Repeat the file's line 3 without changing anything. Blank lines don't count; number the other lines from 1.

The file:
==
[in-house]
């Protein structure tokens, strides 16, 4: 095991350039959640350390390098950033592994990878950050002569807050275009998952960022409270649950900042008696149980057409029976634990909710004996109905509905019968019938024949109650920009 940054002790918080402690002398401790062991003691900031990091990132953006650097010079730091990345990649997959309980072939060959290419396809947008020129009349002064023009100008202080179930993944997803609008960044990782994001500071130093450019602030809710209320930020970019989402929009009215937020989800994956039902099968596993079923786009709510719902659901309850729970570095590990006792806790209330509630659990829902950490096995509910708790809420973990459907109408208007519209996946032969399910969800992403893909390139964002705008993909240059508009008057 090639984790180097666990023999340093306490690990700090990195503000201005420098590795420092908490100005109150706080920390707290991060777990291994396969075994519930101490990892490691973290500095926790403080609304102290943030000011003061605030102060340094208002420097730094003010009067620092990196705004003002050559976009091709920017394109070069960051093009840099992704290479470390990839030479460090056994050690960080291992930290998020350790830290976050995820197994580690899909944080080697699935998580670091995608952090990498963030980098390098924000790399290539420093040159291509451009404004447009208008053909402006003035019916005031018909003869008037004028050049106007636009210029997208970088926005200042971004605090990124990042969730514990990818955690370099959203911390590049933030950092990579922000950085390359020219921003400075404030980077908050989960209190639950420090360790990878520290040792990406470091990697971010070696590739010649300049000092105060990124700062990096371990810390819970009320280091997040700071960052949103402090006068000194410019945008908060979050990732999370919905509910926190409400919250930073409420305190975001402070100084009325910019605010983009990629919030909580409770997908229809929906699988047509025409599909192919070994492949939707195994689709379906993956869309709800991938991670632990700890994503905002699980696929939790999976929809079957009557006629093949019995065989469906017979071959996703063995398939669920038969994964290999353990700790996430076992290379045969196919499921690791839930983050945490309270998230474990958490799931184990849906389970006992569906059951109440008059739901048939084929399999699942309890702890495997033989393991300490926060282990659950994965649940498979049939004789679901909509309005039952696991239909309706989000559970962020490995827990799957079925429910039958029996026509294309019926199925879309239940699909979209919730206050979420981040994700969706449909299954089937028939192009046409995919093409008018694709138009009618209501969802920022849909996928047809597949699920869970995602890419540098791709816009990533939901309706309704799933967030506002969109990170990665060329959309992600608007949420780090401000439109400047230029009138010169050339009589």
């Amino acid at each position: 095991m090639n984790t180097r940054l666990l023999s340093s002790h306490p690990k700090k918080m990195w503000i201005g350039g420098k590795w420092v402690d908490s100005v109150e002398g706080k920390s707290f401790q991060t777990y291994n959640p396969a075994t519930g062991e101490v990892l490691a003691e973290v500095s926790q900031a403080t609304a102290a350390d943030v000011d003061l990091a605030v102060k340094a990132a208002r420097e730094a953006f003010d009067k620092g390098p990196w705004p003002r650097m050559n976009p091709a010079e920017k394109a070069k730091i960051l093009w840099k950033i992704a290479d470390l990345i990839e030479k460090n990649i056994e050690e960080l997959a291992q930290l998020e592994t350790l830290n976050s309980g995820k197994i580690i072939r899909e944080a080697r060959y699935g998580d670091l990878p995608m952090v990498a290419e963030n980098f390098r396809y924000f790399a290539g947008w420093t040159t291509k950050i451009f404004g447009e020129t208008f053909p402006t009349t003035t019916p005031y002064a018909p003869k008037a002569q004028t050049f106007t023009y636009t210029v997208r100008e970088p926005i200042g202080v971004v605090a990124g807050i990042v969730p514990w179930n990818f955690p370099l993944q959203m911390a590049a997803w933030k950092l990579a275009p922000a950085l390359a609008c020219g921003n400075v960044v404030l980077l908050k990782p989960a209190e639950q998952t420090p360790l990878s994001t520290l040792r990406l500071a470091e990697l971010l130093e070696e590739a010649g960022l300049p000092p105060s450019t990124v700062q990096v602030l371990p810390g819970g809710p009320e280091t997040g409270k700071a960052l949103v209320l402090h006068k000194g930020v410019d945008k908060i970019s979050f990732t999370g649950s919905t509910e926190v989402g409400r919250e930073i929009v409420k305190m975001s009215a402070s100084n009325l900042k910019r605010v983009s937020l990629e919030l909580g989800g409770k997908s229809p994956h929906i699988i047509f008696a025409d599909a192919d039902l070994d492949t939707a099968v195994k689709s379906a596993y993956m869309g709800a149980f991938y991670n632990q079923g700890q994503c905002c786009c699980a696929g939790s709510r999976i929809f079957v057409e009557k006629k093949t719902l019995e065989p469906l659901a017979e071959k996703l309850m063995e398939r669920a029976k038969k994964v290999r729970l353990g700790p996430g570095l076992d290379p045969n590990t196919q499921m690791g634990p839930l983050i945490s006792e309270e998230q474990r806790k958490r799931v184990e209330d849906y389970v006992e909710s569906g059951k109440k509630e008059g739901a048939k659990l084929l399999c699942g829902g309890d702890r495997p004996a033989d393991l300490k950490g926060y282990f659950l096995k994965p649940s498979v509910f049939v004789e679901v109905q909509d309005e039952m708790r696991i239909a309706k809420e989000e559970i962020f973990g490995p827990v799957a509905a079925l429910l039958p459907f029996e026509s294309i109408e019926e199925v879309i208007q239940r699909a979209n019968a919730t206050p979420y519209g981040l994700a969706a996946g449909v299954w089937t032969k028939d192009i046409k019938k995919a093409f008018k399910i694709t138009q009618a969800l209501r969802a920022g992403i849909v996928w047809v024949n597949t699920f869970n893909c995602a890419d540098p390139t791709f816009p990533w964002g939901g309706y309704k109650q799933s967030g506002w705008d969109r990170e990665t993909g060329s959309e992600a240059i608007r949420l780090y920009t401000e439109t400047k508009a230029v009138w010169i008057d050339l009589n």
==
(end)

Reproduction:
């Amino acid at each position: 095991m090639n984790t180097r940054l666990l023999s340093s002790h306490p690990k700090k918080m990195w503000i201005g350039g420098k590795w420092v402690d908490s100005v109150e002398g706080k920390s707290f401790q991060t777990y291994n959640p396969a075994t519930g062991e101490v990892l490691a003691e973290v500095s926790q900031a403080t609304a102290a350390d943030v000011d003061l990091a605030v102060k340094a990132a208002r420097e730094a953006f003010d009067k620092g390098p990196w705004p003002r650097m050559n976009p091709a010079e920017k394109a070069k730091i960051l093009w840099k950033i992704a290479d470390l990345i990839e030479k460090n990649i056994e050690e960080l997959a291992q930290l998020e592994t350790l830290n976050s309980g995820k197994i580690i072939r899909e944080a080697r060959y699935g998580d670091l990878p995608m952090v990498a290419e963030n980098f390098r396809y924000f790399a290539g947008w420093t040159t291509k950050i451009f404004g447009e020129t208008f053909p402006t009349t003035t019916p005031y002064a018909p003869k008037a002569q004028t050049f106007t023009y636009t210029v997208r100008e970088p926005i200042g202080v971004v605090a990124g807050i990042v969730p514990w179930n990818f955690p370099l993944q959203m911390a590049a997803w933030k950092l990579a275009p922000a950085l390359a609008c020219g921003n400075v960044v404030l980077l908050k990782p989960a209190e639950q998952t420090p360790l990878s994001t520290l040792r990406l500071a470091e990697l971010l130093e070696e590739a010649g960022l300049p000092p105060s450019t990124v700062q990096v602030l371990p810390g819970g809710p009320e280091t997040g409270k700071a960052l949103v209320l402090h006068k000194g930020v410019d945008k908060i970019s979050f990732t999370g649950s919905t509910e926190v989402g409400r919250e930073i929009v409420k305190m975001s009215a402070s100084n009325l900042k910019r605010v983009s937020l990629e919030l909580g989800g409770k997908s229809p994956h929906i699988i047509f008696a025409d599909a192919d039902l070994d492949t939707a099968v195994k689709s379906a596993y993956m869309g709800a149980f991938y991670n632990q079923g700890q994503c905002c786009c699980a696929g939790s709510r999976i929809f079957v057409e009557k006629k093949t719902l019995e065989p469906l659901a017979e071959k996703l309850m063995e398939r669920a029976k038969k994964v290999r729970l353990g700790p996430g570095l076992d290379p045969n590990t196919q499921m690791g634990p839930l983050i945490s006792e309270e998230q474990r806790k958490r799931v184990e209330d849906y389970v006992e909710s569906g059951k109440k509630e008059g739901a048939k659990l084929l399999c699942g829902g309890d702890r495997p004996a033989d393991l300490k950490g926060y282990f659950l096995k994965p649940s498979v509910f049939v004789e679901v109905q909509d309005e039952m708790r696991i239909a309706k809420e989000e559970i962020f973990g490995p827990v799957a509905a079925l429910l039958p459907f029996e026509s294309i109408e019926e199925v879309i208007q239940r699909a979209n019968a919730t206050p979420y519209g981040l994700a969706a996946g449909v299954w089937t032969k028939d192009i046409k019938k995919a093409f008018k399910i694709t138009q009618a969800l209501r969802a920022g992403i849909v996928w047809v024949n597949t699920f869970n893909c995602a890419d540098p390139t791709f816009p990533w964002g939901g309706y309704k109650q799933s967030g506002w705008d969109r990170e990665t993909g060329s959309e992600a240059i608007r949420l780090y920009t401000e439109t400047k508009a230029v009138w010169i008057d050339l009589n």